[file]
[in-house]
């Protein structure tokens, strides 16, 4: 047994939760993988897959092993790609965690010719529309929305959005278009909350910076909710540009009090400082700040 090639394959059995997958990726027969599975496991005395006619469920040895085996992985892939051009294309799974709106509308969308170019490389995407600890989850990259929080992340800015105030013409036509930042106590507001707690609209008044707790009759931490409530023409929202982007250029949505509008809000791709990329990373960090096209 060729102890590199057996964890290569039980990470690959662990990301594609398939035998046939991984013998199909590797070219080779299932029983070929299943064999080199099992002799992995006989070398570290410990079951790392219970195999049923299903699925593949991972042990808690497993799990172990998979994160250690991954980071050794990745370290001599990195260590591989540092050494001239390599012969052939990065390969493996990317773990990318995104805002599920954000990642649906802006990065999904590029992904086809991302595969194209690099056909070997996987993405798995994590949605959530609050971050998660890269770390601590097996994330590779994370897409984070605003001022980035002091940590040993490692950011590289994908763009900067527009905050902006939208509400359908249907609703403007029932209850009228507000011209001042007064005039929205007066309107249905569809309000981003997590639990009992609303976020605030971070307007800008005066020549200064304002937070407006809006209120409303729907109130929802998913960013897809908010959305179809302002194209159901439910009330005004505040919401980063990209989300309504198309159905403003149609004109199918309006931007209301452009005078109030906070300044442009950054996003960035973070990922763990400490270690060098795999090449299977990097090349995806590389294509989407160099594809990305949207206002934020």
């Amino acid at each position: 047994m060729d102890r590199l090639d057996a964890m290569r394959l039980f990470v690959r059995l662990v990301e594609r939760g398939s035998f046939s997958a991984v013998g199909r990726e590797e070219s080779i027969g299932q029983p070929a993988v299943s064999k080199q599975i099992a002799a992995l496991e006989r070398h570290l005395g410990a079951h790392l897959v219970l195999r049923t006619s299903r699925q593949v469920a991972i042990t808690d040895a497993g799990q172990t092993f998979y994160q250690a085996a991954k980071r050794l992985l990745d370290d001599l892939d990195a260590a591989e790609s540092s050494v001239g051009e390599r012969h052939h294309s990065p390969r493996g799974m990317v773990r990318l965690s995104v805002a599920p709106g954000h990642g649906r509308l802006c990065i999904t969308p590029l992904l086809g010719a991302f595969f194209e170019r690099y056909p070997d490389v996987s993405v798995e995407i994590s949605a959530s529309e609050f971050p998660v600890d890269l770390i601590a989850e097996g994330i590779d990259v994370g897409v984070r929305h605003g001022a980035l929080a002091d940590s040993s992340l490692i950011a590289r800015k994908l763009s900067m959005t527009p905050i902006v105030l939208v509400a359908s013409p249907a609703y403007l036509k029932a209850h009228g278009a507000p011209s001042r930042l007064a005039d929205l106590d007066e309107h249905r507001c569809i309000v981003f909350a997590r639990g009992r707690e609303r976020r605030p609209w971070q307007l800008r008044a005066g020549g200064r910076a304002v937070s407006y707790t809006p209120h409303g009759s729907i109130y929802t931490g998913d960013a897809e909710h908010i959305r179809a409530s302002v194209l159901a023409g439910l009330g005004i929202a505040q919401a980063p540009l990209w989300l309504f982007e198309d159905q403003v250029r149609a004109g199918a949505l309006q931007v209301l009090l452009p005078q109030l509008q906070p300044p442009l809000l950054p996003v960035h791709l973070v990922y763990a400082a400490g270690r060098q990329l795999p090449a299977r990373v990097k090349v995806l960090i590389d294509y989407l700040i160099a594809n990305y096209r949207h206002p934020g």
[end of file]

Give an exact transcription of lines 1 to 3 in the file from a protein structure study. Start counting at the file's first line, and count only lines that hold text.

[in-house]
């Protein structure tokens, strides 16, 4: 047994939760993988897959092993790609965690010719529309929305959005278009909350910076909710540009009090400082700040 090639394959059995997958990726027969599975496991005395006619469920040895085996992985892939051009294309799974709106509308969308170019490389995407600890989850990259929080992340800015105030013409036509930042106590507001707690609209008044707790009759931490409530023409929202982007250029949505509008809000791709990329990373960090096209 060729102890590199057996964890290569039980990470690959662990990301594609398939035998046939991984013998199909590797070219080779299932029983070929299943064999080199099992002799992995006989070398570290410990079951790392219970195999049923299903699925593949991972042990808690497993799990172990998979994160250690991954980071050794990745370290001599990195260590591989540092050494001239390599012969052939990065390969493996990317773990990318995104805002599920954000990642649906802006990065999904590029992904086809991302595969194209690099056909070997996987993405798995994590949605959530609050971050998660890269770390601590097996994330590779994370897409984070605003001022980035002091940590040993490692950011590289994908763009900067527009905050902006939208509400359908249907609703403007029932209850009228507000011209001042007064005039929205007066309107249905569809309000981003997590639990009992609303976020605030971070307007800008005066020549200064304002937070407006809006209120409303729907109130929802998913960013897809908010959305179809302002194209159901439910009330005004505040919401980063990209989300309504198309159905403003149609004109199918309006931007209301452009005078109030906070300044442009950054996003960035973070990922763990400490270690060098795999090449299977990097090349995806590389294509989407160099594809990305949207206002934020």
């Amino acid at each position: 047994m060729d102890r590199l090639d057996a964890m290569r394959l039980f990470v690959r059995l662990v990301e594609r939760g398939s035998f046939s997958a991984v013998g199909r990726e590797e070219s080779i027969g299932q029983p070929a993988v299943s064999k080199q599975i099992a002799a992995l496991e006989r070398h570290l005395g410990a079951h790392l897959v219970l195999r049923t006619s299903r699925q593949v469920a991972i042990t808690d040895a497993g799990q172990t092993f998979y994160q250690a085996a991954k980071r050794l992985l990745d370290d001599l892939d990195a260590a591989e790609s540092s050494v001239g051009e390599r012969h052939h294309s990065p390969r493996g799974m990317v773990r990318l965690s995104v805002a599920p709106g954000h990642g649906r509308l802006c990065i999904t969308p590029l992904l086809g010719a991302f595969f194209e170019r690099y056909p070997d490389v996987s993405v798995e995407i994590s949605a959530s529309e609050f971050p998660v600890d890269l770390i601590a989850e097996g994330i590779d990259v994370g897409v984070r929305h605003g001022a980035l929080a002091d940590s040993s992340l490692i950011a590289r800015k994908l763009s900067m959005t527009p905050i902006v105030l939208v509400a359908s013409p249907a609703y403007l036509k029932a209850h009228g278009a507000p011209s001042r930042l007064a005039d929205l106590d007066e309107h249905r507001c569809i309000v981003f909350a997590r639990g009992r707690e609303r976020r605030p609209w971070q307007l800008r008044a005066g020549g200064r910076a304002v937070s407006y707790t809006p209120h409303g009759s729907i109130y929802t931490g998913d960013a897809e909710h908010i959305r179809a409530s302002v194209l159901a023409g439910l009330g005004i929202a505040q919401a980063p540009l990209w989300l309504f982007e198309d159905q403003v250029r149609a004109g199918a949505l309006q931007v209301l009090l452009p005078q109030l509008q906070p300044p442009l809000l950054p996003v960035h791709l973070v990922y763990a400082a400490g270690r060098q990329l795999p090449a299977r990373v990097k090349v995806l960090i590389d294509y989407l700040i160099a594809n990305y096209r949207h206002p934020g």